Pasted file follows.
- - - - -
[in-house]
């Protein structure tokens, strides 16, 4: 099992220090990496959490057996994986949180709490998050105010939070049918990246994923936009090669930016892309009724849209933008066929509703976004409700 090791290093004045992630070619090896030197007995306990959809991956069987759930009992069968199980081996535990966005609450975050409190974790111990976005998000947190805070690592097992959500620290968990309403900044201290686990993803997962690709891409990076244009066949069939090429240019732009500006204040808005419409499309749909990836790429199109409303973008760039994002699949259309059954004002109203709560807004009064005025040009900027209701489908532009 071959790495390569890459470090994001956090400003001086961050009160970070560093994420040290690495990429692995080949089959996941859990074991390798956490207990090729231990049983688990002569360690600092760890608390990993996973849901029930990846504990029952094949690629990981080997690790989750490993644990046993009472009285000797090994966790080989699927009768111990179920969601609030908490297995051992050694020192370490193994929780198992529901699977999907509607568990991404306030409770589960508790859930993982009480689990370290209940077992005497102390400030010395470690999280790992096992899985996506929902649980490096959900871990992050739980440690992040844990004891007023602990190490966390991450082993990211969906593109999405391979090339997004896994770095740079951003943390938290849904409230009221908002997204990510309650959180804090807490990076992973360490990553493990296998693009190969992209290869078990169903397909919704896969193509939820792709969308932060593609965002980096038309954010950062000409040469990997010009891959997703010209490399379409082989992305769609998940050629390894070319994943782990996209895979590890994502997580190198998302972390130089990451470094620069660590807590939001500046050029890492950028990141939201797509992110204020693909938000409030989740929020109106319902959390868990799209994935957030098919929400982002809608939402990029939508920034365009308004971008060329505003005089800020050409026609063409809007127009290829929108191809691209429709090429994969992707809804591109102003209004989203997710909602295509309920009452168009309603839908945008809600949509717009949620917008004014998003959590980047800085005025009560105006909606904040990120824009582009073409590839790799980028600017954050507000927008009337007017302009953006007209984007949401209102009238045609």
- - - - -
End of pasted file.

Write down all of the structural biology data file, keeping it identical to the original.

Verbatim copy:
[in-house]
């Protein structure tokens, strides 16, 4: 099992220090990496959490057996994986949180709490998050105010939070049918990246994923936009090669930016892309009724849209933008066929509703976004409700 090791290093004045992630070619090896030197007995306990959809991956069987759930009992069968199980081996535990966005609450975050409190974790111990976005998000947190805070690592097992959500620290968990309403900044201290686990993803997962690709891409990076244009066949069939090429240019732009500006204040808005419409499309749909990836790429199109409303973008760039994002699949259309059954004002109203709560807004009064005025040009900027209701489908532009 071959790495390569890459470090994001956090400003001086961050009160970070560093994420040290690495990429692995080949089959996941859990074991390798956490207990090729231990049983688990002569360690600092760890608390990993996973849901029930990846504990029952094949690629990981080997690790989750490993644990046993009472009285000797090994966790080989699927009768111990179920969601609030908490297995051992050694020192370490193994929780198992529901699977999907509607568990991404306030409770589960508790859930993982009480689990370290209940077992005497102390400030010395470690999280790992096992899985996506929902649980490096959900871990992050739980440690992040844990004891007023602990190490966390991450082993990211969906593109999405391979090339997004896994770095740079951003943390938290849904409230009221908002997204990510309650959180804090807490990076992973360490990553493990296998693009190969992209290869078990169903397909919704896969193509939820792709969308932060593609965002980096038309954010950062000409040469990997010009891959997703010209490399379409082989992305769609998940050629390894070319994943782990996209895979590890994502997580190198998302972390130089990451470094620069660590807590939001500046050029890492950028990141939201797509992110204020693909938000409030989740929020109106319902959390868990799209994935957030098919929400982002809608939402990029939508920034365009308004971008060329505003005089800020050409026609063409809007127009290829929108191809691209429709090429994969992707809804591109102003209004989203997710909602295509309920009452168009309603839908945008809600949509717009949620917008004014998003959590980047800085005025009560105006909606904040990120824009582009073409590839790799980028600017954050507000927008009337007017302009953006007209984007949401209102009238045609």